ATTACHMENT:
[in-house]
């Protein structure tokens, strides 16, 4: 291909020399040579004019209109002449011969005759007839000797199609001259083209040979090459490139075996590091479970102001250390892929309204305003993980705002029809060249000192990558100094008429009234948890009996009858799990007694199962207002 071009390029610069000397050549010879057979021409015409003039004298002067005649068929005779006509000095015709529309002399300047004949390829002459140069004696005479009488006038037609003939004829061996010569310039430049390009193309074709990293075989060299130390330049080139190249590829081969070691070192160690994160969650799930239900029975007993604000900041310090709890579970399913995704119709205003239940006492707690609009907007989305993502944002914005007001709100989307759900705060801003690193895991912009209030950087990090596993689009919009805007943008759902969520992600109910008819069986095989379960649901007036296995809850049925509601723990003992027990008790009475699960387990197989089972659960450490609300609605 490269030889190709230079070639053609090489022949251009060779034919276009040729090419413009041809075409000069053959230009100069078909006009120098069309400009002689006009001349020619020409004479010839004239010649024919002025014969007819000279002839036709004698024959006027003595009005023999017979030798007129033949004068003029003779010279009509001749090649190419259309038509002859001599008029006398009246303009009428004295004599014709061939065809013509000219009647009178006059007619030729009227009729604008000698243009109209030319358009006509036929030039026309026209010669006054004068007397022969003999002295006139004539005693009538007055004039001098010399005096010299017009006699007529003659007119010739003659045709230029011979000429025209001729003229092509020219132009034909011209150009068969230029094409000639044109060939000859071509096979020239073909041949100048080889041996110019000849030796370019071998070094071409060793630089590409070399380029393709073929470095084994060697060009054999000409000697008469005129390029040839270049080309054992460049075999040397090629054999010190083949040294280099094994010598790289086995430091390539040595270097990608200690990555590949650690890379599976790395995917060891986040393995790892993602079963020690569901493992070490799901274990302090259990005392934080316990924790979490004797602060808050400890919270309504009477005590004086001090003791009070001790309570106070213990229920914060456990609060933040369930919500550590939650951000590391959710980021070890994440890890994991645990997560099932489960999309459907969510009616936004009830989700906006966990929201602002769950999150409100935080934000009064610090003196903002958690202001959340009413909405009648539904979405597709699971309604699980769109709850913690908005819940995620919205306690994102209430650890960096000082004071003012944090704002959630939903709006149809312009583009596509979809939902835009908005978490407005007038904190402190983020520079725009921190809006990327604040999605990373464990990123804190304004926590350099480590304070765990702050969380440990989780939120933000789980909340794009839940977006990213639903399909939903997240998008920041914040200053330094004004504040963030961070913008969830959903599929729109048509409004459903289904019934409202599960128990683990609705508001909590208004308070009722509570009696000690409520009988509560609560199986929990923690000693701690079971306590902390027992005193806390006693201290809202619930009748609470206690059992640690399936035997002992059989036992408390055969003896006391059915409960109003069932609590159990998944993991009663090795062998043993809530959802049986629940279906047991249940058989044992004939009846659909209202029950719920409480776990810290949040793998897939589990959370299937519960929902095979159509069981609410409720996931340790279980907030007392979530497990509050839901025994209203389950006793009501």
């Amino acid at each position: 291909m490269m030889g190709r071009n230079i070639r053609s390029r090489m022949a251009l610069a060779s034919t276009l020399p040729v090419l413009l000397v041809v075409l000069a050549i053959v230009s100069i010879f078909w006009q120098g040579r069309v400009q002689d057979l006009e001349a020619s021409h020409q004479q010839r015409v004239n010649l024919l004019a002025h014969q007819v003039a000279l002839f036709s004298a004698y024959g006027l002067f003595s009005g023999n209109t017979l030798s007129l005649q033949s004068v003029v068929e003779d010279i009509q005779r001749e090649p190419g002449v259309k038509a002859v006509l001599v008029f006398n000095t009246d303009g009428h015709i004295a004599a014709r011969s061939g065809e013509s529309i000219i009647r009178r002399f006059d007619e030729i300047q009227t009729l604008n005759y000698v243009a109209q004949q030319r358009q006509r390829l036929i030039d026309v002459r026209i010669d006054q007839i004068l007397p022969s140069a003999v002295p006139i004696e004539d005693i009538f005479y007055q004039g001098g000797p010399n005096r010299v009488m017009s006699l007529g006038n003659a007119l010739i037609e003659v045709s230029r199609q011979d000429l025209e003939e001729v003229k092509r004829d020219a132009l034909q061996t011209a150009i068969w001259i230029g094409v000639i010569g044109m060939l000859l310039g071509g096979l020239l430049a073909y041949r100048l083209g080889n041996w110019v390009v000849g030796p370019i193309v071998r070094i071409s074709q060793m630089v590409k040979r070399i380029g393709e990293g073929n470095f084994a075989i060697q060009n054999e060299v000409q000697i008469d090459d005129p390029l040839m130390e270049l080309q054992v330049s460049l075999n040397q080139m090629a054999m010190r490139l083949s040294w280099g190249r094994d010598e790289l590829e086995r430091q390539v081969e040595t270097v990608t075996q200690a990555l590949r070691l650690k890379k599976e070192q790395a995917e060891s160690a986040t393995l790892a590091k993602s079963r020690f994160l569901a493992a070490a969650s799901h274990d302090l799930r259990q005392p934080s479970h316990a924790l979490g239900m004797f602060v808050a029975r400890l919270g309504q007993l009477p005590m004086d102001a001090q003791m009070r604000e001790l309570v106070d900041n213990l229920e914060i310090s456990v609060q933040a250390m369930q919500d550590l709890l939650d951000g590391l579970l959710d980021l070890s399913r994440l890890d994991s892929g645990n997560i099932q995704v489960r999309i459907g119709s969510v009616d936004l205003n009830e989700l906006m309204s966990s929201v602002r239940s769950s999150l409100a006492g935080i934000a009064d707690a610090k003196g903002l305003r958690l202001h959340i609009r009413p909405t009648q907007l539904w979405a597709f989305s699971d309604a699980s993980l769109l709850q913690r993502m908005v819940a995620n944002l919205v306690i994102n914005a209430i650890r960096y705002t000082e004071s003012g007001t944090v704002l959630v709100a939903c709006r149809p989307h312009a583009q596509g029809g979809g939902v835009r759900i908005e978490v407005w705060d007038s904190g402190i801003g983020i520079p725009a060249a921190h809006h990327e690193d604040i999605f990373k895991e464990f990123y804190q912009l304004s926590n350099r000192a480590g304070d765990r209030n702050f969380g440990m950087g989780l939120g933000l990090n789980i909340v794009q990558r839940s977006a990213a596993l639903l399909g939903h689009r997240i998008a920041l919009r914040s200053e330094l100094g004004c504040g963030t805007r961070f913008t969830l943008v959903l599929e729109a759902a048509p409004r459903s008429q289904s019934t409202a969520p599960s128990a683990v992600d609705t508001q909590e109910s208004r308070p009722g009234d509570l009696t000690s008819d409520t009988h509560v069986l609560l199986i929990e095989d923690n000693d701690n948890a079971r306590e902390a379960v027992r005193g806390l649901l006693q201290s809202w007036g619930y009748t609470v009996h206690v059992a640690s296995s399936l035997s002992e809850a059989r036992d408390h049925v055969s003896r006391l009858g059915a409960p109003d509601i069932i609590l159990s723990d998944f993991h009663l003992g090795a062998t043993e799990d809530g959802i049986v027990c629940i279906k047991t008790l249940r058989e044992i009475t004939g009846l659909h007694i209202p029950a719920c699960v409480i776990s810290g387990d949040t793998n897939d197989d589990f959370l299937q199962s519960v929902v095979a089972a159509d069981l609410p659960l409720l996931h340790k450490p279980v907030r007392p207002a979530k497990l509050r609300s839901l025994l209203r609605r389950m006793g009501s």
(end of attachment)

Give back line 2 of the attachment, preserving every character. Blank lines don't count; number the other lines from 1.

């Protein structure tokens, strides 16, 4: 291909020399040579004019209109002449011969005759007839000797199609001259083209040979090459490139075996590091479970102001250390892929309204305003993980705002029809060249000192990558100094008429009234948890009996009858799990007694199962207002 071009390029610069000397050549010879057979021409015409003039004298002067005649068929005779006509000095015709529309002399300047004949390829002459140069004696005479009488006038037609003939004829061996010569310039430049390009193309074709990293075989060299130390330049080139190249590829081969070691070192160690994160969650799930239900029975007993604000900041310090709890579970399913995704119709205003239940006492707690609009907007989305993502944002914005007001709100989307759900705060801003690193895991912009209030950087990090596993689009919009805007943008759902969520992600109910008819069986095989379960649901007036296995809850049925509601723990003992027990008790009475699960387990197989089972659960450490609300609605 490269030889190709230079070639053609090489022949251009060779034919276009040729090419413009041809075409000069053959230009100069078909006009120098069309400009002689006009001349020619020409004479010839004239010649024919002025014969007819000279002839036709004698024959006027003595009005023999017979030798007129033949004068003029003779010279009509001749090649190419259309038509002859001599008029006398009246303009009428004295004599014709061939065809013509000219009647009178006059007619030729009227009729604008000698243009109209030319358009006509036929030039026309026209010669006054004068007397022969003999002295006139004539005693009538007055004039001098010399005096010299017009006699007529003659007119010739003659045709230029011979000429025209001729003229092509020219132009034909011209150009068969230029094409000639044109060939000859071509096979020239073909041949100048080889041996110019000849030796370019071998070094071409060793630089590409070399380029393709073929470095084994060697060009054999000409000697008469005129390029040839270049080309054992460049075999040397090629054999010190083949040294280099094994010598790289086995430091390539040595270097990608200690990555590949650690890379599976790395995917060891986040393995790892993602079963020690569901493992070490799901274990302090259990005392934080316990924790979490004797602060808050400890919270309504009477005590004086001090003791009070001790309570106070213990229920914060456990609060933040369930919500550590939650951000590391959710980021070890994440890890994991645990997560099932489960999309459907969510009616936004009830989700906006966990929201602002769950999150409100935080934000009064610090003196903002958690202001959340009413909405009648539904979405597709699971309604699980769109709850913690908005819940995620919205306690994102209430650890960096000082004071003012944090704002959630939903709006149809312009583009596509979809939902835009908005978490407005007038904190402190983020520079725009921190809006990327604040999605990373464990990123804190304004926590350099480590304070765990702050969380440990989780939120933000789980909340794009839940977006990213639903399909939903997240998008920041914040200053330094004004504040963030961070913008969830959903599929729109048509409004459903289904019934409202599960128990683990609705508001909590208004308070009722509570009696000690409520009988509560609560199986929990923690000693701690079971306590902390027992005193806390006693201290809202619930009748609470206690059992640690399936035997002992059989036992408390055969003896006391059915409960109003069932609590159990998944993991009663090795062998043993809530959802049986629940279906047991249940058989044992004939009846659909209202029950719920409480776990810290949040793998897939589990959370299937519960929902095979159509069981609410409720996931340790279980907030007392979530497990509050839901025994209203389950006793009501």